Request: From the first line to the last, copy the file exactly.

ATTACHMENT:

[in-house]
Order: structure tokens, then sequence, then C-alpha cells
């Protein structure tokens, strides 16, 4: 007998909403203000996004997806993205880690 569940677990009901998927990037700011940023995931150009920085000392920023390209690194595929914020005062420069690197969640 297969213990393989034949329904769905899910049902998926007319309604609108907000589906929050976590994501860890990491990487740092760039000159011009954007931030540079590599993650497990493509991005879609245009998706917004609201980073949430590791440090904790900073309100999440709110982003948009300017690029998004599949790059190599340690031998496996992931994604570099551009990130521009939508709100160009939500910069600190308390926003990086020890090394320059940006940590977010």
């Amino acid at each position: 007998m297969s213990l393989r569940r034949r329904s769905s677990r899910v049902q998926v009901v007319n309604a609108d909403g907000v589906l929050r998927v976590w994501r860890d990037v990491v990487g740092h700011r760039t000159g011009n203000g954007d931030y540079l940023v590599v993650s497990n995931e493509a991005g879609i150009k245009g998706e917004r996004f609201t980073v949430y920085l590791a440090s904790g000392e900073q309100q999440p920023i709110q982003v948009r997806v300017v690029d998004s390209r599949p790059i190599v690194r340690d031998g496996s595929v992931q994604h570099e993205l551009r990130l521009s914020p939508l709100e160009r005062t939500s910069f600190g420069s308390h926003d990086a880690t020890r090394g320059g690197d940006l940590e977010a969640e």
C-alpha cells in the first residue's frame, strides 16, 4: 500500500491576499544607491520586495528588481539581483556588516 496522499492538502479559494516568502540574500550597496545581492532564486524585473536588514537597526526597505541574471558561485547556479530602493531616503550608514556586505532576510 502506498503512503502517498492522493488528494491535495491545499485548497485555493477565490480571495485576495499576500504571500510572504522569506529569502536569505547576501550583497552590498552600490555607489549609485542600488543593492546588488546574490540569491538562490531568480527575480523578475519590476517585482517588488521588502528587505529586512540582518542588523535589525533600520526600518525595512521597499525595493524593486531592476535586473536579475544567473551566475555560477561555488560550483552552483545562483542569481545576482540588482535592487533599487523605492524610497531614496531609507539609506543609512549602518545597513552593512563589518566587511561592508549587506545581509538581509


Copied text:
[in-house]
Order: structure tokens, then sequence, then C-alpha cells
């Protein structure tokens, strides 16, 4: 007998909403203000996004997806993205880690 569940677990009901998927990037700011940023995931150009920085000392920023390209690194595929914020005062420069690197969640 297969213990393989034949329904769905899910049902998926007319309604609108907000589906929050976590994501860890990491990487740092760039000159011009954007931030540079590599993650497990493509991005879609245009998706917004609201980073949430590791440090904790900073309100999440709110982003948009300017690029998004599949790059190599340690031998496996992931994604570099551009990130521009939508709100160009939500910069600190308390926003990086020890090394320059940006940590977010």
């Amino acid at each position: 007998m297969s213990l393989r569940r034949r329904s769905s677990r899910v049902q998926v009901v007319n309604a609108d909403g907000v589906l929050r998927v976590w994501r860890d990037v990491v990487g740092h700011r760039t000159g011009n203000g954007d931030y540079l940023v590599v993650s497990n995931e493509a991005g879609i150009k245009g998706e917004r996004f609201t980073v949430y920085l590791a440090s904790g000392e900073q309100q999440p920023i709110q982003v948009r997806v300017v690029d998004s390209r599949p790059i190599v690194r340690d031998g496996s595929v992931q994604h570099e993205l551009r990130l521009s914020p939508l709100e160009r005062t939500s910069f600190g420069s308390h926003d990086a880690t020890r090394g320059g690197d940006l940590e977010a969640e």
C-alpha cells in the first residue's frame, strides 16, 4: 500500500491576499544607491520586495528588481539581483556588516 496522499492538502479559494516568502540574500550597496545581492532564486524585473536588514537597526526597505541574471558561485547556479530602493531616503550608514556586505532576510 502506498503512503502517498492522493488528494491535495491545499485548497485555493477565490480571495485576495499576500504571500510572504522569506529569502536569505547576501550583497552590498552600490555607489549609485542600488543593492546588488546574490540569491538562490531568480527575480523578475519590476517585482517588488521588502528587505529586512540582518542588523535589525533600520526600518525595512521597499525595493524593486531592476535586473536579475544567473551566475555560477561555488560550483552552483545562483542569481545576482540588482535592487533599487523605492524610497531614496531609507539609506543609512549602518545597513552593512563589518566587511561592508549587506545581509538581509